Add the thyme, garlic and pepper. Continue to brown until the flavors of each are fragrant. Add 3 cups of  water to the pan, stir and simmer the brown caramelized juices off the bottom of the pan.


 

Buzz the tomatoes and 1 can full of water in a blender to make a slurry. Add to the pan, along with the prepared beans. Bring to a boil, reduce heat to simmer, cover pan. Let simmer 2 hours, stirring at the one hour mark and reset the timer for another hour. Add the 2 teaspoons salt. Cover and simmer another 2 hours or until beans are done. If the mixture is a bit soupy, turn the heat up and simmer off some of the liquid.

Serves 8 - 12

It was interesting to take a process that I observed as a kid, and turn it into an actual recipe. I hope you enjoy these beans as much as we did.

Recipe rating:
Oh Yes! Will make again.

As always, thanks for taking a minute to stop and say hello. We appreciate your time and your wonderful comments!.



* soak beans over night in plenty of water, drain and rinse.OR  For a quick soak, put beans in a large covered pan, cover with cold water. Bring to a boil, simmer 30 minutes. Set aside and let rest 1 hours. Drain well, use immediately or refrigerate until ready to use in your favorite recipe.

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Ingredient Spotlight @ eat at home

Wednesday, January 20, 2010

Gramdma's Peanut Butter Bars

I did not get home until 7:30 pm, about 12 hours after I left the house this morning! Too tired to eat dinner, but by golly I had to make these! I had spotted this gem back in August, and saved it for just a night like tonight.

Grandma's Peanut Butter Bars
adapted from Megster Meter

1 stick (1/2 c) and 1 T butter
2 c powder sugar
2 c chunky peanut butter
2 c graham cracker crumbs

2 c semi sweet chocolate chips
1 T butter (come on what is another tablespoon at this point?)

 
Melt butter, beat in powdered sugar and peanut butter. Stir in crumbs. Press into a 9X13 prepared pan.


 
It worked very well to place peanut butter crumb mixture into bottom of the pan, and press into place using waxed paper as a barrier between your hands and the crumb mixture. Also that eliminated the need to lick your fingers!

Melt chocolate chips and the last (innocent) tablespoon of butter. I used the microwave and it took about 1 minute and 15 seconds. Stir well to combine, the mixture will look glossy. Spread over top.


 

After chilling 3o minutes, cut into small squares. Refrigerate. Yum Yum Yum, is there anything better than buttery, peanut butter and chocolate? I will take to work and share in the morning.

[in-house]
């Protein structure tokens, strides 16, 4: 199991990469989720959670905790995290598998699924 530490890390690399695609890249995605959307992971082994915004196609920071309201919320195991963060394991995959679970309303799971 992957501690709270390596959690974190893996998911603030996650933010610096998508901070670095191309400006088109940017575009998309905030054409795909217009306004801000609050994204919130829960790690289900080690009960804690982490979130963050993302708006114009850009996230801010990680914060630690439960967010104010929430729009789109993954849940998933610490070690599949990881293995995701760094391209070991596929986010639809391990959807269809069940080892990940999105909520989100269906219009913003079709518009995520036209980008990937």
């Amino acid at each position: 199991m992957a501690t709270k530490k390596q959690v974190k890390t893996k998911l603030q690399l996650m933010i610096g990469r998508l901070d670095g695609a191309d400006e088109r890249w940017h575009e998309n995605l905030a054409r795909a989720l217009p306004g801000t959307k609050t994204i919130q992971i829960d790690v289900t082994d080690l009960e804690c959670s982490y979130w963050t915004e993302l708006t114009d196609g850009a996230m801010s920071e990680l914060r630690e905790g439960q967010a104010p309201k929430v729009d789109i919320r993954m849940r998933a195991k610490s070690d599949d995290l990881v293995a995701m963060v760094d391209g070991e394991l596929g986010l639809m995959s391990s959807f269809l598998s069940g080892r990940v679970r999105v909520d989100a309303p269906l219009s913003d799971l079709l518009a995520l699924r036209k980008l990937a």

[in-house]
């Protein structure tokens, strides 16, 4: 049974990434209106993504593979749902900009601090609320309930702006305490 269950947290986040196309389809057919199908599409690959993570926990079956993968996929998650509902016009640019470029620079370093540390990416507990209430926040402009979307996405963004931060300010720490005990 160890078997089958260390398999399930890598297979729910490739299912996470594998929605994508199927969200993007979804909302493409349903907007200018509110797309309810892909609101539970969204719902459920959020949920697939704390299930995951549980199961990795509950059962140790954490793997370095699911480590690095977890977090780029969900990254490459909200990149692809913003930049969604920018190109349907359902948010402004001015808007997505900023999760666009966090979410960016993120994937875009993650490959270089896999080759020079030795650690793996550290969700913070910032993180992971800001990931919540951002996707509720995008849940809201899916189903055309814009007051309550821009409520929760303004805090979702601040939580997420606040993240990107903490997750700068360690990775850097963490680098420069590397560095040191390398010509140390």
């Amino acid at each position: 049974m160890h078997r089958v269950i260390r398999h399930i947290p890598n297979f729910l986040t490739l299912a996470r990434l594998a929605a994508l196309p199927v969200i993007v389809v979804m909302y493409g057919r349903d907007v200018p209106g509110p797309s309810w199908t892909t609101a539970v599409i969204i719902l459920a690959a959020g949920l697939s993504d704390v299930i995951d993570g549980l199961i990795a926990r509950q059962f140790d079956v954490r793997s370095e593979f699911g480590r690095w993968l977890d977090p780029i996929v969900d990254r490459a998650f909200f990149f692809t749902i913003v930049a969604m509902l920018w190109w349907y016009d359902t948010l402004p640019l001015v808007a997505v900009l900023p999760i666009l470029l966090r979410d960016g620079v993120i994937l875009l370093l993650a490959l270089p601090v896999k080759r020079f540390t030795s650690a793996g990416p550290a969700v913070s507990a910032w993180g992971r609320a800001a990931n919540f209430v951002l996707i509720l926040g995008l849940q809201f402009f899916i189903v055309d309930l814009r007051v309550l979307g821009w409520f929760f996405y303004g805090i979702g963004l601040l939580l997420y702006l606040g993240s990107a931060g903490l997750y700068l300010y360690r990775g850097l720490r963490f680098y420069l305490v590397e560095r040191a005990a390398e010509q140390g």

Recipe rating:  Oh Yes! (will make again)

Thanks so much for stopping by. I hope your evening is just grand. Leave a message, it really makes my day, or night to read the comments.

M

Sunday, January 17, 2010

Oatmeal Cookie Dough for the freezer.


Even though I have been cooking for over 40 years, I am still learning to be better prepared in the kitchen. Being prepared can have a different meaning to each cook; or for that matter any special needs for your own family. But being prepared is a skill worth having and developing to the maximum potential.

Also I like to play. Everyone needs to play, it keeps us happy and young in spirit. Playing in the kitchen is fun for me. Sometimes it even results in a tasty surprise or improved technique. I like to think about and employ ways to be better prepared in the kitchen and through the house. These usually revolve around the kitchen, but not all the time. This morning however, the kitchen is once again my playground.


We have a cookie problem in this house. You see, we love cookies! But We are only two people. And yes we could eat the whole batch of cookies, while they are still fresh and moist. We have been tempted to just eat cookies until they are gone. It would be fairly easy. You come home tired, hungry and just want to eat, now.


"I know lets have cookies and milk for dinner!"
"OK!"

But we usually act all grown up and so, cookies and milk for dinner is not usually the menu selection of the evening. But we still want cookies! Fresh cookies. Delicious cookies. Homemade cookies. So I got to thinking.........


Slice and bake cookies, with a twist. Some cookie recipes lend themselves to the traditional log shape. These are sugar cookies, gingersnaps or any cookie dough that does not have chunky ingredients. Other cookie recipes will lend themselves to a "slab" shape that is cut into squares before baking, allowing for the chunky ingredients. Like chocolate chips, broken nut meats, raisins and other dried fruits. Any drop cookie recipe will work in the "slab" shape.